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What Will the Judge Decide in My Divorce Case?

A divorce case may involve several elements, including division of property and debts, child custody, child support and spousal maintenance/alimony. Each aspect of a divorce is subject to specific laws that govern how a court is supposed to handle the issues. Divorce cases can be complicated and may involve important rights. Because of this, persons going through a divorce should seek legal representation from a divorce attorney.

In a divorce case, a judge may decide several issues, including the grounds for divorce, how property and debts are to be allocated, the amount of support to be ordered, and the child custody schedule.

Grounds for divorce
There must be a reason for a divorce to be entered. The most common reason is for irreconcilable differences or irretrievable breakdown of the relationship. A court may also enter a divorce on other grounds, such as adultery, fraud, abandonment, or cruel and inhuman treatment. The ground for divorce may be relevant in determining the division of property/debts and support.

Division of property and debts
In New York, marital property and debts are to be divided in an equitable, or fair, manner. This does not necessarily mean that property and debts will be divided equally. The judge can consider various factors in determining how property and debts are to be divided, including:

  • Each spouse’s income and property
  • The length of the marriage
  • Spouses age and health condition
  • Child custody situation
  • Fault or wrongdoing of a spouse
  • The liquidity of assets in the divorce
  • Ability of each spouse to meet their needs
  • Tax consequences to each spouse
  • Earning capacity of the spouse
  • Education and employment history

The judge can consider any factor that is deemed relevant to the divorce.

Property owned by a spouse prior to the marriage, received as a gift, inherited, or related to a personal injury settlement, may be considered as that spouse’s separate property and not included in the property division.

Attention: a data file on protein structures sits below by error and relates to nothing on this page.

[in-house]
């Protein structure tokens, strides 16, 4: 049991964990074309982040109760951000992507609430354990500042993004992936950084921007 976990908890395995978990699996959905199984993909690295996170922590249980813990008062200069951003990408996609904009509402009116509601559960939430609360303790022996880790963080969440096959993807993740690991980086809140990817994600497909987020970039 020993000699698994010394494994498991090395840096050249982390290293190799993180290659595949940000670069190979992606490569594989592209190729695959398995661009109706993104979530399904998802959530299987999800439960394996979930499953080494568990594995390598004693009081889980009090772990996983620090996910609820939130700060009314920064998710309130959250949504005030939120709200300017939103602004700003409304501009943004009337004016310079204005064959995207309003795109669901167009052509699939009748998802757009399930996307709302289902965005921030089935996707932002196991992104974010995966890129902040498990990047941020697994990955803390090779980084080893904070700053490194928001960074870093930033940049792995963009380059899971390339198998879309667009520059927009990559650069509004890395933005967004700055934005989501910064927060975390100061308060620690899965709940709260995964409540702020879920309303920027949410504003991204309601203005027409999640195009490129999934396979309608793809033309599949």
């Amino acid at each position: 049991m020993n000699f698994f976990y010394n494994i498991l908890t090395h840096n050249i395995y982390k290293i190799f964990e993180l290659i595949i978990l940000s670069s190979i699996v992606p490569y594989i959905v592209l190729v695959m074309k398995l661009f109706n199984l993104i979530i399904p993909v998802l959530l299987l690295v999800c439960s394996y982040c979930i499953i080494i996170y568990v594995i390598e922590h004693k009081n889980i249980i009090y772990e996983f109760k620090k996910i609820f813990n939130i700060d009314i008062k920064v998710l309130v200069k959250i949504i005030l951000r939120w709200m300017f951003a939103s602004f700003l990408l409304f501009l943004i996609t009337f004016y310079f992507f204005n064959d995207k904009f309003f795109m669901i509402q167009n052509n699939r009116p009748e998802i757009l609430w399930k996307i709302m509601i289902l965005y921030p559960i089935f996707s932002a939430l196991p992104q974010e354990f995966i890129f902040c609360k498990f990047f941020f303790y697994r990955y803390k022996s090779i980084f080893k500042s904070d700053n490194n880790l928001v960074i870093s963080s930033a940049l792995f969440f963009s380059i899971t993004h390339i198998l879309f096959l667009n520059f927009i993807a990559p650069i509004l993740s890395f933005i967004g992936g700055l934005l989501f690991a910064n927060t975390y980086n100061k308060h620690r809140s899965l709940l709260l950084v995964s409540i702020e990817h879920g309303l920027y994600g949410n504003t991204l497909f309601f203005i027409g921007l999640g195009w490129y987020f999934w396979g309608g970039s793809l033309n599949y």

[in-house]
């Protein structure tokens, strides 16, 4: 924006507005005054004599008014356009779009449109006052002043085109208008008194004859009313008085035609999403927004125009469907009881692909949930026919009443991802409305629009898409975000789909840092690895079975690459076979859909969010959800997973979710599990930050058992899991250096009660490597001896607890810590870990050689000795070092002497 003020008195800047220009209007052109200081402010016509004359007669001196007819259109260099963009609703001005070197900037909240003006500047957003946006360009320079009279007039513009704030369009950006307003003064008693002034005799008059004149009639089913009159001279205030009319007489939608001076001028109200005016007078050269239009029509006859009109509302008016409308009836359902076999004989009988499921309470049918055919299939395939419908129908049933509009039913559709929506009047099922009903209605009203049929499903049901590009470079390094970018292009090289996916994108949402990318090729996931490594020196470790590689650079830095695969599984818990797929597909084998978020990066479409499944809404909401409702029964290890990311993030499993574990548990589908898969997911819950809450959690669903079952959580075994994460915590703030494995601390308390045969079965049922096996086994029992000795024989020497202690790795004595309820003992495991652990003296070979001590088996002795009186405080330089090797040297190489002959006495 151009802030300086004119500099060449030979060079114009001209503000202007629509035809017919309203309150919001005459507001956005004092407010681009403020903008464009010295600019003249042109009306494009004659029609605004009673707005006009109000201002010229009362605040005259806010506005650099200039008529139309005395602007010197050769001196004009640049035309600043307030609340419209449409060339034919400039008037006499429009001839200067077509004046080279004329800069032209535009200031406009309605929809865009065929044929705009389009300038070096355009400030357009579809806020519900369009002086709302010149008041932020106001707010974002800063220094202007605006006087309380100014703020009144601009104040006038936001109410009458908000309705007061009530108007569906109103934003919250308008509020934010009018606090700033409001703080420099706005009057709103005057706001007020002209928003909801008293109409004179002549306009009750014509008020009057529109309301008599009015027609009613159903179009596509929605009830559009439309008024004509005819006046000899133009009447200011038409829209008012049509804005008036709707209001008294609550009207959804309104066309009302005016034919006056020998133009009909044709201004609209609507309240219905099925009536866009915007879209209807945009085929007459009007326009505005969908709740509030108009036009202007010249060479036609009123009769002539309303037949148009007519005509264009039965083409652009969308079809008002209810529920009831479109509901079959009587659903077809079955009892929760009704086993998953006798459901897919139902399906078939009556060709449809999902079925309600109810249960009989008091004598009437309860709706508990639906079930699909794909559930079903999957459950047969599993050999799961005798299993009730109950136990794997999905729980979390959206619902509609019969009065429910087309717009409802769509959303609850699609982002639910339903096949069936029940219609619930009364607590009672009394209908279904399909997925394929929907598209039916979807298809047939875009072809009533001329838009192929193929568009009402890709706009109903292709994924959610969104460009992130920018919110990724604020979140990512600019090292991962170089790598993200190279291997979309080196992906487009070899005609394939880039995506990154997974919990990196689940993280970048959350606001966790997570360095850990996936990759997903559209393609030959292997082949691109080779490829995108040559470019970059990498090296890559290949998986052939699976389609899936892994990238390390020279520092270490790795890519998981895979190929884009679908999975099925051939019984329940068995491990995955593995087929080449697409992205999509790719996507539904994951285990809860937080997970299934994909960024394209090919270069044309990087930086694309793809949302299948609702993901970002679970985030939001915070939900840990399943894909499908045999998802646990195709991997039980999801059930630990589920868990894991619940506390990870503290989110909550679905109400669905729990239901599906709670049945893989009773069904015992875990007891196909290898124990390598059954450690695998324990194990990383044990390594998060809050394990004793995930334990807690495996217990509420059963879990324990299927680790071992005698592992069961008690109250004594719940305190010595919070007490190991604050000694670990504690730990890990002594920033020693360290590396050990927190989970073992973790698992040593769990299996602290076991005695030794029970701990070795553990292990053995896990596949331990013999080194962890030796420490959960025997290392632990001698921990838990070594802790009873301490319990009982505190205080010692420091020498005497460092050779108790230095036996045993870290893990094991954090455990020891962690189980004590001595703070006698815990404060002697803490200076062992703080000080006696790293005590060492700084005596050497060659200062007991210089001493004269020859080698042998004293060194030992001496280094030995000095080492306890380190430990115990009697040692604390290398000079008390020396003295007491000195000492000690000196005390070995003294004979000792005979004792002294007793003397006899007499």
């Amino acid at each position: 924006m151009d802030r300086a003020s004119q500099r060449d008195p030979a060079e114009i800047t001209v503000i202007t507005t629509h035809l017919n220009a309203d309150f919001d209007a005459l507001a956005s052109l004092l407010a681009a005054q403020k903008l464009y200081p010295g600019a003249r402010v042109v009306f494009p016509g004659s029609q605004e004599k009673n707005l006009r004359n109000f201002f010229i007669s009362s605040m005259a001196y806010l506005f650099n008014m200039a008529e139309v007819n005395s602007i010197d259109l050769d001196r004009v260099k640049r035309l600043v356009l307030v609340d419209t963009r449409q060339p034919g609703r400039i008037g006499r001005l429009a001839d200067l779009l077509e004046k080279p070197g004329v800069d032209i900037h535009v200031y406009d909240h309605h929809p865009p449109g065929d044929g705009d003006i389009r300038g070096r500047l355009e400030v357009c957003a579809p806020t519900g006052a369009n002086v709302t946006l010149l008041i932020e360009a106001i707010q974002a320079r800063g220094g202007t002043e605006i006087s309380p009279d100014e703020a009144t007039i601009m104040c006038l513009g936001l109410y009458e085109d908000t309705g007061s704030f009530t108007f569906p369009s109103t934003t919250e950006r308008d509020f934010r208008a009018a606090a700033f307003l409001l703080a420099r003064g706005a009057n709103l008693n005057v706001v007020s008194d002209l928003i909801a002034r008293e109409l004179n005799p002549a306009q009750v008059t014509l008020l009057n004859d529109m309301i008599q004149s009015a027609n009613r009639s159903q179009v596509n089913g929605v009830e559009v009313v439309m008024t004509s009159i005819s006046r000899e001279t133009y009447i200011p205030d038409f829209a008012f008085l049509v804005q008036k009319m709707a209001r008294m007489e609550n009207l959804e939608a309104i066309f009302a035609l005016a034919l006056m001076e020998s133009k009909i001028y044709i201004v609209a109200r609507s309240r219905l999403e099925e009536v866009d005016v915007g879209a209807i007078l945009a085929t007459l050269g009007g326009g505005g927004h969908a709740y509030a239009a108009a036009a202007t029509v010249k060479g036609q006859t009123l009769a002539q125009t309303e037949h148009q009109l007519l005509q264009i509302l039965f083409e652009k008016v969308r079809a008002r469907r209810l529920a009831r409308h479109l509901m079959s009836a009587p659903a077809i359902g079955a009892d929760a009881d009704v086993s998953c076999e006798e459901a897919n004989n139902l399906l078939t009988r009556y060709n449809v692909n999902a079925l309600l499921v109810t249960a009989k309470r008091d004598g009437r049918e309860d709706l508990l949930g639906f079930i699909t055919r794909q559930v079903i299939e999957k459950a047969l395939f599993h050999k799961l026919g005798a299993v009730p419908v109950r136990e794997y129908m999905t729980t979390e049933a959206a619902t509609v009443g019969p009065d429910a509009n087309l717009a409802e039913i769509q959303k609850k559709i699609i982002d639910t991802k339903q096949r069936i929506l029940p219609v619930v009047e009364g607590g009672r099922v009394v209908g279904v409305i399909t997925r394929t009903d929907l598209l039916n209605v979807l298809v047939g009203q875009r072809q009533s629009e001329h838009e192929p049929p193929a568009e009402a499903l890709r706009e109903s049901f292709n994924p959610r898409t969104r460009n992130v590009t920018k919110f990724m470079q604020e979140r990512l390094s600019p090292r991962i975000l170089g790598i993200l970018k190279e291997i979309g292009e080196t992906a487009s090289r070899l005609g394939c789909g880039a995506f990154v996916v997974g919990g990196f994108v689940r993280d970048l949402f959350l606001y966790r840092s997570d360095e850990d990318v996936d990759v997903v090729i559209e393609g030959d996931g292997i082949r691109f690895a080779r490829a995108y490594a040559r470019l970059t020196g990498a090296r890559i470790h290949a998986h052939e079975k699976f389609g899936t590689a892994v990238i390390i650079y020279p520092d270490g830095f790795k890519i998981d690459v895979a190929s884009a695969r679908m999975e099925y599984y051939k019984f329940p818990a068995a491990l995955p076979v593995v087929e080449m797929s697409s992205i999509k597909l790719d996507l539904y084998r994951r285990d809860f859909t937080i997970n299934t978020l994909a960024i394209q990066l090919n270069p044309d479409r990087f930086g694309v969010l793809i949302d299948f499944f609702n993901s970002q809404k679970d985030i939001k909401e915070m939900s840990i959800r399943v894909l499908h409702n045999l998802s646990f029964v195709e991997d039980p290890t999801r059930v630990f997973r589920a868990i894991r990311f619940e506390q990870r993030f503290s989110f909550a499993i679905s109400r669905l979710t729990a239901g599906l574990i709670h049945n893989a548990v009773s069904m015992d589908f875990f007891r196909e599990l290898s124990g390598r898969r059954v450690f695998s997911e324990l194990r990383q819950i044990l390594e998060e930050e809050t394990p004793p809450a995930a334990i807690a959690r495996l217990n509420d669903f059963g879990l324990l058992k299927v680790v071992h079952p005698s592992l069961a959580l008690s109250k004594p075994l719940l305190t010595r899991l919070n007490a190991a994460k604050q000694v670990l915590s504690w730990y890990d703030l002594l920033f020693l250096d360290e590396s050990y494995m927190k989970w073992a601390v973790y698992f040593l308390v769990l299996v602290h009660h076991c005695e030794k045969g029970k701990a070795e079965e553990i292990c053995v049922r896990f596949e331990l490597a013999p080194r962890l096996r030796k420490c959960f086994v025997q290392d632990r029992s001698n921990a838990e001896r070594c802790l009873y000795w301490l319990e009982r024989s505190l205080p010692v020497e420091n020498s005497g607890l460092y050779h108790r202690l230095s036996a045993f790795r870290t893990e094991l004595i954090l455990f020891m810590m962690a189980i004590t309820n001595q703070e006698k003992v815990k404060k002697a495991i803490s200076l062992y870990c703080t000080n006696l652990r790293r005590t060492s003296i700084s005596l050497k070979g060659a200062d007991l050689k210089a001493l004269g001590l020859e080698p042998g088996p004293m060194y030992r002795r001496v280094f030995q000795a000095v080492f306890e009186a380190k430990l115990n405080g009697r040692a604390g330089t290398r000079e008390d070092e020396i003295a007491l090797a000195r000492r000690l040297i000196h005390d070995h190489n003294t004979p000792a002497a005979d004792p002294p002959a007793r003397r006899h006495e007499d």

Child support and alimony
A judge may also decide the amount of child support and alimony to be paid. Child support in New York is based upon the number of children, the custody schedule and the income of the parents. The specific amount is based upon a formula that considers these factors.

Alimony, or spousal maintenance, may be ordered by a judge in certain situations where a spouse is unable to provide for their reasonable needs or requires compensation to arrive at a point where they can support themselves. A judge will consider many factors, including the length of the marriage, available assets, earning capacities of the spouses, and presence of any wrongdoing in the marriage.

Child custody schedule
If the parties cannot agree on a child custody schedule, then a judge will make that determination after hearing evidence and argument from the parties. The law requires the judge to order a schedule that is in the best interest of the children.

In deciding custody, the judge must consider any relevant factor, including:

  • Wishes of each parent
  • Wishes of the children
  • Character and circumstances of each party
  • The need to promote stability and continuity for the children
  • Domestic violence
  • Criminal activity
  • Substance abuse

Typically, absent extraordinary circumstances, the judge will order a joint custody schedule. This does not necessarily mean a 50/50 schedule, rather each party will have frequent and continuing contact with the children.

How can a divorce attorney help?
Spouses who are going through a divorce should seek out representation from a divorce attorney. An attorney can help advise you about the law and how the facts of your case apply. They can represent you in court and advocate on your behalf to the judge.

An attorney will understand the legal burdens of proofs and what needs to be shown in order to obtain your desired result. They can help you gather evidence to present to the court to address the various aspects of a divorce case.

Because persons who represent themselves in court are held to the same standard as an attorney, self represented persons are often at a disadvantage. By working with an attorney you will have someone in your corner who understands the law and knows what needs to be shown. Contact a divorce attorney to schedule a consultation if you are going through a divorce

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